Davis came to public prominence after his performance at the 1980 World Championship, where he reached the quarter-finals, knocking out defending champion Terry Griffiths en route,[9] before losing to Alex Higgins. Davis won his first major title in the same year - the UK Championship - during which he beat Griffiths 9–0 in the semi-finals and Higgins 16–6 in the final.[10] This began an 18-month period of domination. He won the Wilson's Classic and then the Yamaha International Masters and English Professional titles in 1981,[4] and became the bookmakers' favourite to win the 1981 World Championship, despite being seeded only 15.[11] After struggling to a 10–8 win over a young Jimmy White in the opening round, he defeated Higgins in the second round and Griffiths in the quarter-finals, before outlasting defending champion Cliff Thorburn in a gruelling semi-final. Davis's 18–12 victory over Doug Mountjoy in the final confirmed his status as the world champion, and in celebration his manager Barry Hearn charged across the arena to lift him up in the air.[12] He would go on to reach seven out of the next eight world finals.

He followed up his world title win with a 9–0 final victory over Dennis Taylor in the Jameson International and then retained the UK Championship with a 9–0 whitewash over White in the semi-finals and a 16–3 win over Griffiths in the final.[10] This began a period of six months in which Davis and Griffiths contested almost all the major tournament finals. During this run, in January 1982, Davis made television sporting history when he compiled the first televised 147 maximum break at the Lada Classic at the Queen Elizabeth Hall, Oldham, against John Spencer,[13] though he was subsequently beaten 9–8 in the final by Griffiths.[14] He made amends for that defeat in February by beating Griffiths in the final of the Masters, the first of his three titles there.[15]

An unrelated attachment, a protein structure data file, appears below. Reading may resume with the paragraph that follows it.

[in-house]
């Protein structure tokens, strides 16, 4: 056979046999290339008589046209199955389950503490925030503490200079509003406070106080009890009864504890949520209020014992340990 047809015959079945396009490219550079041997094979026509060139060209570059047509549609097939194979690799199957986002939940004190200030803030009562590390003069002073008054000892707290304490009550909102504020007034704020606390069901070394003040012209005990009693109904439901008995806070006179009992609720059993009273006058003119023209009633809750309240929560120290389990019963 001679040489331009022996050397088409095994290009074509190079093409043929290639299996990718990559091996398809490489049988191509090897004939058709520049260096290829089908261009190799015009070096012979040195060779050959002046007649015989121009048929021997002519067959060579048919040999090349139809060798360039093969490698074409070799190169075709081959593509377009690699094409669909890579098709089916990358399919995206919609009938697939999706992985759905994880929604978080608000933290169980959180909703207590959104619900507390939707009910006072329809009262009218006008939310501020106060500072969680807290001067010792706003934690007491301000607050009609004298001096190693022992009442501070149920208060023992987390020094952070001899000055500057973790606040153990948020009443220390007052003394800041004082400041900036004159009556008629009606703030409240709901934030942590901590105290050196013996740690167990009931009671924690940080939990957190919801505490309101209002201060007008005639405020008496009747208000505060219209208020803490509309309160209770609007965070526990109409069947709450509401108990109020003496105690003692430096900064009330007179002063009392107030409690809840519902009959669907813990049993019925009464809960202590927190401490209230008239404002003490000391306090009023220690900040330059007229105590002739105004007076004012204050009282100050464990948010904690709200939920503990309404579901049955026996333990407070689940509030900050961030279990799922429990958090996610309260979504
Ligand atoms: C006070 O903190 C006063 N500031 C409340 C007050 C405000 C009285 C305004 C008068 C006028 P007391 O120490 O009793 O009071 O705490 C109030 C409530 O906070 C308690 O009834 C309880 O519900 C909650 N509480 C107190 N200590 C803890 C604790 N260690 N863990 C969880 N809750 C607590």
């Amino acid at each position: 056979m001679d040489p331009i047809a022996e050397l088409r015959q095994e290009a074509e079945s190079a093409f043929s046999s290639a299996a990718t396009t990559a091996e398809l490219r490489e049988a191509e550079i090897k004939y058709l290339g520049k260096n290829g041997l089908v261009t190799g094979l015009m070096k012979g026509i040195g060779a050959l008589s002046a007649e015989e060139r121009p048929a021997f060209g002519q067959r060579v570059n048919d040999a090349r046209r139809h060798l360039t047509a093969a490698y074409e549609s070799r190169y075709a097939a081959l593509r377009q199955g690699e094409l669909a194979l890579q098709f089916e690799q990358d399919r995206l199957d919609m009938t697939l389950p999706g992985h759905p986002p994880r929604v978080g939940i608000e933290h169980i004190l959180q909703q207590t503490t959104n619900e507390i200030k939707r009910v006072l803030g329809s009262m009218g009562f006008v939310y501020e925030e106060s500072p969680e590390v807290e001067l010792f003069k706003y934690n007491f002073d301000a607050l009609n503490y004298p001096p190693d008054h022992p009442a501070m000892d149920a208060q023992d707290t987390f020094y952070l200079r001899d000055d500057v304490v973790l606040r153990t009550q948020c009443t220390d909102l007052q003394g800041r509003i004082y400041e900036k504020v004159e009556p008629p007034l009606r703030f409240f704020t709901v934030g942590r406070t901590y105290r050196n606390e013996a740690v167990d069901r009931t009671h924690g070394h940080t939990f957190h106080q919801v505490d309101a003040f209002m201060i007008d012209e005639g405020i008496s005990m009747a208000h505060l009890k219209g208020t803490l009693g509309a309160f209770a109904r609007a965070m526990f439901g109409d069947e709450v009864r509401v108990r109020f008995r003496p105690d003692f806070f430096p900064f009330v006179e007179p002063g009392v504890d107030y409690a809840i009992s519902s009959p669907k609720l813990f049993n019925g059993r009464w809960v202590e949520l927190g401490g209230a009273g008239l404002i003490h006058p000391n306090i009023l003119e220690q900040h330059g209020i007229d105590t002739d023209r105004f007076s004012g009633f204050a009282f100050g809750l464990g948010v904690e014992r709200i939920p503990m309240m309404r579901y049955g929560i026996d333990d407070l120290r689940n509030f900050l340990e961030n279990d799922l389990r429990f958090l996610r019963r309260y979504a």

Davis's 18-month period of dominance ended at the 1982 World Championship, when he succumbed to the so-called "Crucible Curse", and suffered a 10–1 loss to Tony Knowles in the first round.[8] Later that year, he was denied a third consecutive UK title with defeat in the quarter-finals to Griffiths. Following those two setbacks, he won the first of four World Doubles Championship titles with partner Tony Meo.[4] Davis regained the world title the following season with a session in the final to spare, defeating an overwhelmed Thorburn 18–6; Thorburn had seen his previous three matches go to a deciding frame and a late finish.[16] Davis lost 16–15 to Higgins in the 1983 UK Championship final,[10] despite having led 7–0 in the opening stages.[17] In 1984, he became the first player to retain his world title at the Crucible Theatre by beating Jimmy White 18–16 in the final.[18] He also regained the UK title in 1984 by beating Higgins 16–8, the start of a four year, 23-match unbeaten run for Davis at that tournament.[10]

Black ball final